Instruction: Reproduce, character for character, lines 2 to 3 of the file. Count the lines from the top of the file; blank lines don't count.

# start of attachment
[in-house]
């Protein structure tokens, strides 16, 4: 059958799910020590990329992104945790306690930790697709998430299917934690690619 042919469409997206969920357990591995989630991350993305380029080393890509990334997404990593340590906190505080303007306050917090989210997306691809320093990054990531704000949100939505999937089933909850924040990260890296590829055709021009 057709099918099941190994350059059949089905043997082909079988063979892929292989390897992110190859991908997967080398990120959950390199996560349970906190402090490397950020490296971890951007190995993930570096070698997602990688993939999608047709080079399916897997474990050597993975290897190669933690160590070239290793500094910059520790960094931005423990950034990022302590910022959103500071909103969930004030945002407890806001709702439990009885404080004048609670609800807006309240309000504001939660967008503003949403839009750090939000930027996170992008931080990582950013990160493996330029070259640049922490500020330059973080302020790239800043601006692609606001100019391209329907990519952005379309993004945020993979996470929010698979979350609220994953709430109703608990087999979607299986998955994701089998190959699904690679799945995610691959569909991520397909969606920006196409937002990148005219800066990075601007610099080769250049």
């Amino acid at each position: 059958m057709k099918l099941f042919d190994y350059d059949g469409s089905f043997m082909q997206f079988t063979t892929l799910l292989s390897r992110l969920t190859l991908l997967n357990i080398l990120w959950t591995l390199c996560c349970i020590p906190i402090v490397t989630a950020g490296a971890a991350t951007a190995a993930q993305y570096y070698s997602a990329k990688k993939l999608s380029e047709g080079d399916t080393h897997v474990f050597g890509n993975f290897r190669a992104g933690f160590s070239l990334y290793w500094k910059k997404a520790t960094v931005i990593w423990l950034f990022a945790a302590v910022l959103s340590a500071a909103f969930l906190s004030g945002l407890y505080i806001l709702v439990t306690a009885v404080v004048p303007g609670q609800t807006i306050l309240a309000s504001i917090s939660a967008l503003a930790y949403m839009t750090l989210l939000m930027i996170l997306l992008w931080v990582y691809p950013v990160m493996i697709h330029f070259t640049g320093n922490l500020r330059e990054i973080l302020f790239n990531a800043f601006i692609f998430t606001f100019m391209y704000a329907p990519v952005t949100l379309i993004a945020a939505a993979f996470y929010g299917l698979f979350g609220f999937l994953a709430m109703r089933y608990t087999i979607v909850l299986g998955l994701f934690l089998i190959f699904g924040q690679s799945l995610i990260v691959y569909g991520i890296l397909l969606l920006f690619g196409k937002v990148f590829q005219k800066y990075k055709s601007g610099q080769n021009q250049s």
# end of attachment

């Protein structure tokens, strides 16, 4: 059958799910020590990329992104945790306690930790697709998430299917934690690619 042919469409997206969920357990591995989630991350993305380029080393890509990334997404990593340590906190505080303007306050917090989210997306691809320093990054990531704000949100939505999937089933909850924040990260890296590829055709021009 057709099918099941190994350059059949089905043997082909079988063979892929292989390897992110190859991908997967080398990120959950390199996560349970906190402090490397950020490296971890951007190995993930570096070698997602990688993939999608047709080079399916897997474990050597993975290897190669933690160590070239290793500094910059520790960094931005423990950034990022302590910022959103500071909103969930004030945002407890806001709702439990009885404080004048609670609800807006309240309000504001939660967008503003949403839009750090939000930027996170992008931080990582950013990160493996330029070259640049922490500020330059973080302020790239800043601006692609606001100019391209329907990519952005379309993004945020993979996470929010698979979350609220994953709430109703608990087999979607299986998955994701089998190959699904690679799945995610691959569909991520397909969606920006196409937002990148005219800066990075601007610099080769250049």
């Amino acid at each position: 059958m057709k099918l099941f042919d190994y350059d059949g469409s089905f043997m082909q997206f079988t063979t892929l799910l292989s390897r992110l969920t190859l991908l997967n357990i080398l990120w959950t591995l390199c996560c349970i020590p906190i402090v490397t989630a950020g490296a971890a991350t951007a190995a993930q993305y570096y070698s997602a990329k990688k993939l999608s380029e047709g080079d399916t080393h897997v474990f050597g890509n993975f290897r190669a992104g933690f160590s070239l990334y290793w500094k910059k997404a520790t960094v931005i990593w423990l950034f990022a945790a302590v910022l959103s340590a500071a909103f969930l906190s004030g945002l407890y505080i806001l709702v439990t306690a009885v404080v004048p303007g609670q609800t807006i306050l309240a309000s504001i917090s939660a967008l503003a930790y949403m839009t750090l989210l939000m930027i996170l997306l992008w931080v990582y691809p950013v990160m493996i697709h330029f070259t640049g320093n922490l500020r330059e990054i973080l302020f790239n990531a800043f601006i692609f998430t606001f100019m391209y704000a329907p990519v952005t949100l379309i993004a945020a939505a993979f996470y929010g299917l698979f979350g609220f999937l994953a709430m109703r089933y608990t087999i979607v909850l299986g998955l994701f934690l089998i190959f699904g924040q690679s799945l995610i990260v691959y569909g991520i890296l397909l969606l920006f690619g196409k937002v990148f590829q005219k800066y990075k055709s601007g610099q080769n021009q250049s």